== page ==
This heavy Orthodox bias is not a conspiracy. It reflects instead a difference in culture & religious values: Orthodox Friends believed in history: sacred history from the Bible; Christian church history (especially Protestant), as they interpreted (and debated) it; and, logically, Quaker history, viewed through a blinkered Orthodox lens. So they wrote histories as part of their religious journey.
Meanwhile, the Hicksites, especially those influenced by the Progressive Friends, were oriented toward the Future (definitely with a capital F), and the Progress it promised. They weren’t completely uninterested in history, just almost – and they only very rarely got around to writing it. Archives accumulated, fortunately; and many Hicksite Friends were personally interested in genealogy (i.e., their family history); but that was about it.
In fact, there were no books at all (and only a scattering of articles) about the Progressive Friends and their influence, until three years ago. And there is as yet no book-length history of the Hicksite movement, which is now almost two hundred years old.
However, Thomas Hamm, the dean of American Quaker historians, is now completing the first scholarly history of the Hicksite stream up until 1900. (And no–it is not “ironic” that the first really substantive study of the first seventy years of Hicksite history is to be completed by a pre-eminent Orthodox scholar; it figures!)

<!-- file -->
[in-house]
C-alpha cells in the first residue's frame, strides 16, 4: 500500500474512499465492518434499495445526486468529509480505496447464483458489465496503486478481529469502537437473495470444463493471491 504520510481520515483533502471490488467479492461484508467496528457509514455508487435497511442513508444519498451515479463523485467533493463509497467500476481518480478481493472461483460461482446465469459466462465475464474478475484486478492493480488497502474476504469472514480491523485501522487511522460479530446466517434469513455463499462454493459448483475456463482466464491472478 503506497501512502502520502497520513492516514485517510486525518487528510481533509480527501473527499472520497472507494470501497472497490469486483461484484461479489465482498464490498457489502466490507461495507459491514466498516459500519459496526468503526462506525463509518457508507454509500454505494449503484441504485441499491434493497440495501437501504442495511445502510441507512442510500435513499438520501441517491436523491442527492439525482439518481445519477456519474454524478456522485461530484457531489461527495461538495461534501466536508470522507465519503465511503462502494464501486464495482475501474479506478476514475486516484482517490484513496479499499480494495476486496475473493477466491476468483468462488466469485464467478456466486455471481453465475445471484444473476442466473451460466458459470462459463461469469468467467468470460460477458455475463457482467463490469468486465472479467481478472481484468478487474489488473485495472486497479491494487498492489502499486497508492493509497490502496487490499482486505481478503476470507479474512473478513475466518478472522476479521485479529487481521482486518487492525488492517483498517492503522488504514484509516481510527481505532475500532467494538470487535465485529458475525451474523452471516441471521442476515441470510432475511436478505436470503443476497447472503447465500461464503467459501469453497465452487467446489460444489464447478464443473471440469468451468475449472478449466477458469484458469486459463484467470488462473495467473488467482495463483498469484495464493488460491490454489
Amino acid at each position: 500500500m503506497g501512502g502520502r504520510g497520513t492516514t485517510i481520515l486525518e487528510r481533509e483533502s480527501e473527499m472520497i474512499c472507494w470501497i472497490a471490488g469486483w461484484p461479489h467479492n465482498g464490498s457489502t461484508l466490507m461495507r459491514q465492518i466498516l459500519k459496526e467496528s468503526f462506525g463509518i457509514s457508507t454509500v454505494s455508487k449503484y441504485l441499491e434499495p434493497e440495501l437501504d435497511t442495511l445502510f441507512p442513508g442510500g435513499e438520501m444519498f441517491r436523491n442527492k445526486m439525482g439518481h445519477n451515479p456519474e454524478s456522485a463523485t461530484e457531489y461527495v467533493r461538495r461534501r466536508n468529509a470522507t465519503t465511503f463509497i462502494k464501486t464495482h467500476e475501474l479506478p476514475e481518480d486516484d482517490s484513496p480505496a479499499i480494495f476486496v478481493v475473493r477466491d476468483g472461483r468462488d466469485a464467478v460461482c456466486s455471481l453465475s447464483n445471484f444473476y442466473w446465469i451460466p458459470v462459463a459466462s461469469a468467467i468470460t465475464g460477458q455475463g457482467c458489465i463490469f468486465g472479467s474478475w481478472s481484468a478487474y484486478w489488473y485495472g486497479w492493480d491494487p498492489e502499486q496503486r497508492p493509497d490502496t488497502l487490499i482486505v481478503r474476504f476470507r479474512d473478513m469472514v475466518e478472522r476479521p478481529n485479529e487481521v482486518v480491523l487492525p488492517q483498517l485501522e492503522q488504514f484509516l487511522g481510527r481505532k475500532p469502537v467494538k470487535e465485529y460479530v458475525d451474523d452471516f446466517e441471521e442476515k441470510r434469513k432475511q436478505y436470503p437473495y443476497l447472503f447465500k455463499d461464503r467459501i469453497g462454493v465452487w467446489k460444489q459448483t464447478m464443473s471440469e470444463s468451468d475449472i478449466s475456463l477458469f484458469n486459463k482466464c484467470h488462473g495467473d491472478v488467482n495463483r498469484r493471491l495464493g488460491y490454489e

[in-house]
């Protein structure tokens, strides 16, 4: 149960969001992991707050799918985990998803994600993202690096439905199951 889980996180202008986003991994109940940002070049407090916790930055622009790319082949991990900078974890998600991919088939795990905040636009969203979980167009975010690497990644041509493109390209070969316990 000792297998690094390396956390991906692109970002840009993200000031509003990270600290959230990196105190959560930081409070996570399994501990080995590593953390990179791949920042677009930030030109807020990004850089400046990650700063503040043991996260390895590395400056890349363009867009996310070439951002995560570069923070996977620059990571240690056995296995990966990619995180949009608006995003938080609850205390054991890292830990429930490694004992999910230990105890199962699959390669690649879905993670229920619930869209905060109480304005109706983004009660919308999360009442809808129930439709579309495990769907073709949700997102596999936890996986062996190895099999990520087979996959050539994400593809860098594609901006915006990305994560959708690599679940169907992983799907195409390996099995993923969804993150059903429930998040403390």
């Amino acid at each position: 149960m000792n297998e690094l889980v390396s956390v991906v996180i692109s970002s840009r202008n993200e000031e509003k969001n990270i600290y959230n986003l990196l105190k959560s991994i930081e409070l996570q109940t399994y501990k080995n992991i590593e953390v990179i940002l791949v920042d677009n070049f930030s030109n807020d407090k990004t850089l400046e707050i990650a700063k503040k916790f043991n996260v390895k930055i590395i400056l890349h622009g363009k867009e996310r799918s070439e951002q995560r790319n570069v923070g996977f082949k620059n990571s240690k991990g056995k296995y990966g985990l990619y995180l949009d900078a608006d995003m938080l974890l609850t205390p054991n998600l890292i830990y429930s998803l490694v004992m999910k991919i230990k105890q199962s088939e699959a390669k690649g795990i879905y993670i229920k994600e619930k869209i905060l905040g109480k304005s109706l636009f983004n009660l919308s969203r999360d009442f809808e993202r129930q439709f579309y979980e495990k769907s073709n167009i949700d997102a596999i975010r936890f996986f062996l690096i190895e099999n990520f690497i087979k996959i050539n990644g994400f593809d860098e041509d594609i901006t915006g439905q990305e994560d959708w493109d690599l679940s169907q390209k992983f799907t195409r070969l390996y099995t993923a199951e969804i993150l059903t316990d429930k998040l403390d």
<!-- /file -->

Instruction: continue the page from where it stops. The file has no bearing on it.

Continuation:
For that matter, another Orthodox-shaped writer, Doug Gwyn, is now finishing a written exploration of the voluminous Friends General Conference archives. And not until 2013 and 2014, were the first two books which chart and document the Progressive Friends movement and its lasting influence written and published.
Two books, published in 2013 and 2014, are now in print about the Progressive Friends: Angels of Progress (this is a compilation of documents from the movement.)
And Remaking Friends; it presents a narrative history of the movement and its impact.
Both were written by me, based on research in original archival sources.
An explanatory article about the lost-and-found FGC Uniform Discipline, describing its origin, summarizing its major tenets, and describing its rediscovery, is online here: “FGC’s ‘Uniform Discipline’ Rediscovered,” first published in Quaker History, Vol, 89, Fall 2000.
The most detailed “Manifesto” of the Progressive Friends movement was issued in 1853, titled the “Exposition of Sentiments.” It is now online as well.